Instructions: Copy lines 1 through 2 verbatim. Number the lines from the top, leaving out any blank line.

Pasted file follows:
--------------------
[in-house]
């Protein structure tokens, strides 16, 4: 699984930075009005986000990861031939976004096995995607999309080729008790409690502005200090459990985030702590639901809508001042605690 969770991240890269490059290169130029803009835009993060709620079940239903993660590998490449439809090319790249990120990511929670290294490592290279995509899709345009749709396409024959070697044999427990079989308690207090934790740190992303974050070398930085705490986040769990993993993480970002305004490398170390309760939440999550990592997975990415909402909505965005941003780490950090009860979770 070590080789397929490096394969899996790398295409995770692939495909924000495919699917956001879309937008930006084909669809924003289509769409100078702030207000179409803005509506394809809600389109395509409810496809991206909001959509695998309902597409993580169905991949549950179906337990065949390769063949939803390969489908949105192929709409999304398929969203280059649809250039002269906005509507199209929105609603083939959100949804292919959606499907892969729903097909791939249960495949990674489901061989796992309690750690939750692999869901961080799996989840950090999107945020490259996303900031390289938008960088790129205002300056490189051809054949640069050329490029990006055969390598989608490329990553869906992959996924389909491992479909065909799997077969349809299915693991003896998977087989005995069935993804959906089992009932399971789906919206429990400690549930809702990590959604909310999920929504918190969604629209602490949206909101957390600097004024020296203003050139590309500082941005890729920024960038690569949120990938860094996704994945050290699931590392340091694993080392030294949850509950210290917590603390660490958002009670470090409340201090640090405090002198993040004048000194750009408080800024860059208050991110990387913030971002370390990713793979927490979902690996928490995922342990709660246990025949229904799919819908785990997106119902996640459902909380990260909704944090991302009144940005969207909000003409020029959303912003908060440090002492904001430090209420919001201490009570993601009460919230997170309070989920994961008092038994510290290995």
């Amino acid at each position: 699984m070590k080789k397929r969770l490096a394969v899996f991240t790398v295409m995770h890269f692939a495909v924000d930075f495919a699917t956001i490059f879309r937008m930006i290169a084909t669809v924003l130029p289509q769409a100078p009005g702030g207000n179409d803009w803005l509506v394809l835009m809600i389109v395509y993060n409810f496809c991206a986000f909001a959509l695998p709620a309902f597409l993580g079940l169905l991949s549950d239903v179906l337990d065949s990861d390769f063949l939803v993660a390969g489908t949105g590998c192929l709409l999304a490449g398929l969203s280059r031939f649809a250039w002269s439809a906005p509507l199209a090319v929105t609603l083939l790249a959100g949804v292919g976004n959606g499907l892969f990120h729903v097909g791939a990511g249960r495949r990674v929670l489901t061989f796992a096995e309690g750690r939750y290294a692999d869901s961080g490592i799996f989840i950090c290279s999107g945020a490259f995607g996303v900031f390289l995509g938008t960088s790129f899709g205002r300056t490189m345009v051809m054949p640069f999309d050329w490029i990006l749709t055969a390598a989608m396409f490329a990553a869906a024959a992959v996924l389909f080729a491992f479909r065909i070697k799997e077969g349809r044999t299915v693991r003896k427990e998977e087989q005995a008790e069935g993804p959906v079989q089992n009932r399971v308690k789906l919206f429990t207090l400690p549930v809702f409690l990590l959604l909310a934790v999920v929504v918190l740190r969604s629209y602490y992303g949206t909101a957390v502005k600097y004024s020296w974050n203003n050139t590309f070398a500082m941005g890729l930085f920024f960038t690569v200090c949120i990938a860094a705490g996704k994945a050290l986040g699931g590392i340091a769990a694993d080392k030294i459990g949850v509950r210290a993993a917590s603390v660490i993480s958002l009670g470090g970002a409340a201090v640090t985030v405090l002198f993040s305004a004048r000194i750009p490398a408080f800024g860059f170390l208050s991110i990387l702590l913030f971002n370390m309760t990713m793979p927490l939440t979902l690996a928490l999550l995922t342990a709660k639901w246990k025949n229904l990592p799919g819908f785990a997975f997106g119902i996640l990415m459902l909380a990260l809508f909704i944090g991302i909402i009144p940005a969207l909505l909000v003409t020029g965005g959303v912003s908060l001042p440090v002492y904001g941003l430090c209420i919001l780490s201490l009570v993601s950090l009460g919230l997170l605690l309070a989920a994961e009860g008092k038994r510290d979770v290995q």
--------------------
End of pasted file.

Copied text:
[in-house]
């Protein structure tokens, strides 16, 4: 699984930075009005986000990861031939976004096995995607999309080729008790409690502005200090459990985030702590639901809508001042605690 969770991240890269490059290169130029803009835009993060709620079940239903993660590998490449439809090319790249990120990511929670290294490592290279995509899709345009749709396409024959070697044999427990079989308690207090934790740190992303974050070398930085705490986040769990993993993480970002305004490398170390309760939440999550990592997975990415909402909505965005941003780490950090009860979770 070590080789397929490096394969899996790398295409995770692939495909924000495919699917956001879309937008930006084909669809924003289509769409100078702030207000179409803005509506394809809600389109395509409810496809991206909001959509695998309902597409993580169905991949549950179906337990065949390769063949939803390969489908949105192929709409999304398929969203280059649809250039002269906005509507199209929105609603083939959100949804292919959606499907892969729903097909791939249960495949990674489901061989796992309690750690939750692999869901961080799996989840950090999107945020490259996303900031390289938008960088790129205002300056490189051809054949640069050329490029990006055969390598989608490329990553869906992959996924389909491992479909065909799997077969349809299915693991003896998977087989005995069935993804959906089992009932399971789906919206429990400690549930809702990590959604909310999920929504918190969604629209602490949206909101957390600097004024020296203003050139590309500082941005890729920024960038690569949120990938860094996704994945050290699931590392340091694993080392030294949850509950210290917590603390660490958002009670470090409340201090640090405090002198993040004048000194750009408080800024860059208050991110990387913030971002370390990713793979927490979902690996928490995922342990709660246990025949229904799919819908785990997106119902996640459902909380990260909704944090991302009144940005969207909000003409020029959303912003908060440090002492904001430090209420919001201490009570993601009460919230997170309070989920994961008092038994510290290995």